The time has come for me to buy new tri gear. This weekend, I am planning to venture out to my nearest multi-sport store to squeeze into some pricey spandex while simultaneously managing a toddler who abhors being restrained in a stroller.
I’m hoping to save some money on last season’s clothing, which should make this a good time for shopping. If you’ve just completed your first summer of racing and want to splurge, here’s what you should know.
First, if you’ve never raced before, you don’t need new clothes. Close out of this page and come see me next year when you’re hooked. If you’re considering your first sprint tri, start the race in a swim suit, then pop shorts and a tank top over it for the bike and run. Spend your money when you’ve experienced a race and want to do it again.
With that caveat, let’s talk about tri-specific clothing. Tri clothing (or kit) is generally made out of quick-drying material. You’ll realize how important this is as soon as you emerge like Swamp Thing from the muck of a freshwater lake (or like a mermaid from a salty ocean). It is NOT fun to be soggy for the rest of the race.
Many women’s tri tops have a built-in bra. On the current top I wear, it is just an extra layer of cloth with elastic around the rib cage. Since the top is pretty snug, that’s enough. At most races, you’ll see some ladies wearing an extra sports bra under their tri top. If you feel you need a little extra, that’s an option, but make sure the bra is fairly light, and not cotton (see above re: sogginess). There are tri-specific bras available.
Tri shorts contain a light padding in the crotch for biking. If you’ve ever worn padded bike shorts, the padding on the tri shorts is barely noticeable in comparison. It is enough to keep you comfortable on the bike, but you won’t feel it at all while running.
Tri kit is available in one-piece or two-piece. Because I am disproportionately smaller on the top and have a long torso, my current gear is two piece. (And, admittedly, I also find one-piece suits kind of funny looking. Think an adult romper.) On my upcoming shopping trip, I’m planning to put aside my vanity and try both. I’ll report back. Besides reducing the wind resistance, one-pieces don’t ride up. (And – vanity again – I admit I’ve had some pretty unflattering race photos featuring a migrating top and bare midriff.) If shaving seconds off on the bike is not a concern for you, try both types and see what is more comfortable for you.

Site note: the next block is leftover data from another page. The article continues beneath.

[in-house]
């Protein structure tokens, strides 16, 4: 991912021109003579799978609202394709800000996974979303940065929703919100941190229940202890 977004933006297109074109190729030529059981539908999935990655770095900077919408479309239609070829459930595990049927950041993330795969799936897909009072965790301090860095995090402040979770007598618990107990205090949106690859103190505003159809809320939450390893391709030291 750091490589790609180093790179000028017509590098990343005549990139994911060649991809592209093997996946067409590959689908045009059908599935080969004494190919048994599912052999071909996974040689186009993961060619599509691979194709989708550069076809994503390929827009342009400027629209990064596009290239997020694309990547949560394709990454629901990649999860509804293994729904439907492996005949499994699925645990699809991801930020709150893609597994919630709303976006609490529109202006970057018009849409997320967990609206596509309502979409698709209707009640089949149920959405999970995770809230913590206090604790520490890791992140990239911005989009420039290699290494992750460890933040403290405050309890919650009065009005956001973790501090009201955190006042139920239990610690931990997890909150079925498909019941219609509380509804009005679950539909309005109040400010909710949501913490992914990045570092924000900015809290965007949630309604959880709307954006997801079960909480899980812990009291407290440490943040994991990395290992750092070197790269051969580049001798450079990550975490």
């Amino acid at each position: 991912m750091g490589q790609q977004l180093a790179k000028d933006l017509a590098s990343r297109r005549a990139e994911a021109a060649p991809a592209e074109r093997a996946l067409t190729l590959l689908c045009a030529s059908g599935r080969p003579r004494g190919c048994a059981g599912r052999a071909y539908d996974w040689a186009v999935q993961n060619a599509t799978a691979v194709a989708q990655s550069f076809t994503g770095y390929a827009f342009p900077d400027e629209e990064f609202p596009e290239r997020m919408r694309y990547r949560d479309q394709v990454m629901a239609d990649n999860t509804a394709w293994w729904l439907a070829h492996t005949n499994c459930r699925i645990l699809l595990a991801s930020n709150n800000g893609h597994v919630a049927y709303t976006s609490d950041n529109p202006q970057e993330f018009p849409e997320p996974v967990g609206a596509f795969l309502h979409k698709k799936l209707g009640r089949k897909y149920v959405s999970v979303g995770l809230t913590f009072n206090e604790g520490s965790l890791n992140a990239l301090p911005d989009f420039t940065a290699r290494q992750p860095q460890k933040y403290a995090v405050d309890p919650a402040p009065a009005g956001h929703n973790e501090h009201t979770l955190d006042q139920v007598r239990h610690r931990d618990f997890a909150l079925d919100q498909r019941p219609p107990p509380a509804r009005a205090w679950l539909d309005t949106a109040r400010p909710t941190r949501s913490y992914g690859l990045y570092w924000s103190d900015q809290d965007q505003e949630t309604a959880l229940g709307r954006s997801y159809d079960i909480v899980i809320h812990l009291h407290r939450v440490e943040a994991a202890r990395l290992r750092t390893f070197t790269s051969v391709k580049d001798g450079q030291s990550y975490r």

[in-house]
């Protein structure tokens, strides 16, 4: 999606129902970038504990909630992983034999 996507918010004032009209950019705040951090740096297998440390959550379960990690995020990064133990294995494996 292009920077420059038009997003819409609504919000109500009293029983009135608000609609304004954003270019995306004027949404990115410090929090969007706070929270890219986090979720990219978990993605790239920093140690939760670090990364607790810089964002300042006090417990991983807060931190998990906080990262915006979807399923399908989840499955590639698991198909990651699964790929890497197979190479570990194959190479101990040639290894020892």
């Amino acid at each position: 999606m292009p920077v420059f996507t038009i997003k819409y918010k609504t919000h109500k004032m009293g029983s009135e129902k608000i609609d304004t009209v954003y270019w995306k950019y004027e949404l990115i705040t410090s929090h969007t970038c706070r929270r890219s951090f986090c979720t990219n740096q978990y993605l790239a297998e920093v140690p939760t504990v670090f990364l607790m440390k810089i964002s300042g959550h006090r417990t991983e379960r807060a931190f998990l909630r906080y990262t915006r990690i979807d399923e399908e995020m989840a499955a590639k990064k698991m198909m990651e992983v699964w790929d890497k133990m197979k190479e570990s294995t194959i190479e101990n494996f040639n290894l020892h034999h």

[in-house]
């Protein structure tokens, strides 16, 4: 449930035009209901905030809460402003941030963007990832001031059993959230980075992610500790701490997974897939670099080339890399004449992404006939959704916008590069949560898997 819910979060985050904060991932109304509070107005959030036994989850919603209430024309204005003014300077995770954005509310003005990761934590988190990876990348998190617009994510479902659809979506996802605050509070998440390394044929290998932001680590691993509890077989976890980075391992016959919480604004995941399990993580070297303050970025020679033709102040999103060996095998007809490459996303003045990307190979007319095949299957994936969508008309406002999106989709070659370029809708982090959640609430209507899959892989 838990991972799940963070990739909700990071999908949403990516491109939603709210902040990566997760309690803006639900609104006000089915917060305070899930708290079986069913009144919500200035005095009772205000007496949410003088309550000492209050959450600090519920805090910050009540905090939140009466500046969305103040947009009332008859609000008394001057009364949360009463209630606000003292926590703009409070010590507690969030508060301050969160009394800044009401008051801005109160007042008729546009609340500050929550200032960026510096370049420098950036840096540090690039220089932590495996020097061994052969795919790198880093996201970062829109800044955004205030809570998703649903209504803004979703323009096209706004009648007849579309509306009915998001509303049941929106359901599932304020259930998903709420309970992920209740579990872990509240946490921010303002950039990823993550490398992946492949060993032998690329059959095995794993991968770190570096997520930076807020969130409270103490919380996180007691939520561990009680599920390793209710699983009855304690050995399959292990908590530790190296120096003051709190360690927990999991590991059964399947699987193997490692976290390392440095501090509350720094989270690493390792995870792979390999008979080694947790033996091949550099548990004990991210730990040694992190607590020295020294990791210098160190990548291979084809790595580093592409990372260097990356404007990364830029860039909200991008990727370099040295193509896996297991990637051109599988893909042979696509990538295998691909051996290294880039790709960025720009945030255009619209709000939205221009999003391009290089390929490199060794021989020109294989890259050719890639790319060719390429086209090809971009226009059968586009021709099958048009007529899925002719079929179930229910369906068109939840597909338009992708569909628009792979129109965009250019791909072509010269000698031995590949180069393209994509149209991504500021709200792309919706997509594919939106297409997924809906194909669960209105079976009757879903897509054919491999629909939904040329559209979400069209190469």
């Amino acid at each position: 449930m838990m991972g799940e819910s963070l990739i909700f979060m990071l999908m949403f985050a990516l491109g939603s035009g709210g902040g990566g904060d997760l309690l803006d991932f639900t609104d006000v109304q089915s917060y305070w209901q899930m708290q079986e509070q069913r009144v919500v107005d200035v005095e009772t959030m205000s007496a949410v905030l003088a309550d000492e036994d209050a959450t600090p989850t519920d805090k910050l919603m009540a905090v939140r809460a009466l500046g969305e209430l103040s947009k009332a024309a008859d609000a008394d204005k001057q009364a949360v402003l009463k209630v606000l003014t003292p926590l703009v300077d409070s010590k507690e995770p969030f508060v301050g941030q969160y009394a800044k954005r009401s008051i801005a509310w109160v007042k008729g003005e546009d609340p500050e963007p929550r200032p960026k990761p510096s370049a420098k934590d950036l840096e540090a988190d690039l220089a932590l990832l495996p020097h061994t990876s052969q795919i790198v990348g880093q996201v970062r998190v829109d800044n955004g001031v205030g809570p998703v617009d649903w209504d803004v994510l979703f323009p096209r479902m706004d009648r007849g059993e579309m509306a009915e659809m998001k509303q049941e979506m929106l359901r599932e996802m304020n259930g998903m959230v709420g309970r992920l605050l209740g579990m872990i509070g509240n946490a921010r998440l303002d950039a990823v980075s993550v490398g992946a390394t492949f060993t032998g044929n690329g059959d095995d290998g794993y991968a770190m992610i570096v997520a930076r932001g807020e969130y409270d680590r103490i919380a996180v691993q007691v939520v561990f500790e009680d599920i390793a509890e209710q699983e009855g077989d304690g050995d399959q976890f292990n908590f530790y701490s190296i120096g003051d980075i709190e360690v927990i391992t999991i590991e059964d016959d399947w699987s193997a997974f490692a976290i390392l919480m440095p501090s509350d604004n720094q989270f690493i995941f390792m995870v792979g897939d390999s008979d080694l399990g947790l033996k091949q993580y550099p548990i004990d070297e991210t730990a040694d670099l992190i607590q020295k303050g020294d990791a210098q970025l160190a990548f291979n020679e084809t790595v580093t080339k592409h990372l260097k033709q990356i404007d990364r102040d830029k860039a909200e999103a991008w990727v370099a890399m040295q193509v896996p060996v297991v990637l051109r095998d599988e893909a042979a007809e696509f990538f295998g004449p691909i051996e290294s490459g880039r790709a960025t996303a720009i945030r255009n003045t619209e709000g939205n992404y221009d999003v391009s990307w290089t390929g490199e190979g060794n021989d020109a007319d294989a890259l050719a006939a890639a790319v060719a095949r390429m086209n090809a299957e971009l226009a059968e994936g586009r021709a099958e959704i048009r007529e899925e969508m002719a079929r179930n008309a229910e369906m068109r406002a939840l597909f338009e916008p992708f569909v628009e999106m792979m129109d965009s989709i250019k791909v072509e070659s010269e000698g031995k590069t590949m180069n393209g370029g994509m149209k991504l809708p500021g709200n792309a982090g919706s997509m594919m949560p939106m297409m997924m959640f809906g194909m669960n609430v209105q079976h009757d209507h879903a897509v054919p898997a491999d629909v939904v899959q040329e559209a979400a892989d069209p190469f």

You may will see women in sport bikinis at your race. I claim no expertise in that area and will not attempt to offer advice.
If you have a multi-sport store anywhere in the area, go there first. You will be able to see the brands and fits that are right for you, and the staff may be able to answer any questions you have. Don’t be shy about asking; they all were newbies once. If the store has a match for you, buy local! Otherwise, look for an online shop with a good return policy.
If there is a local tri club (ask at your gym or search online or on Facebook), find out if they ever do group buys. Show your colors and maybe get a good deal.
The bottom line (the lightly-padded bottom line) is that there are lots of options, so shop around and find what works for you.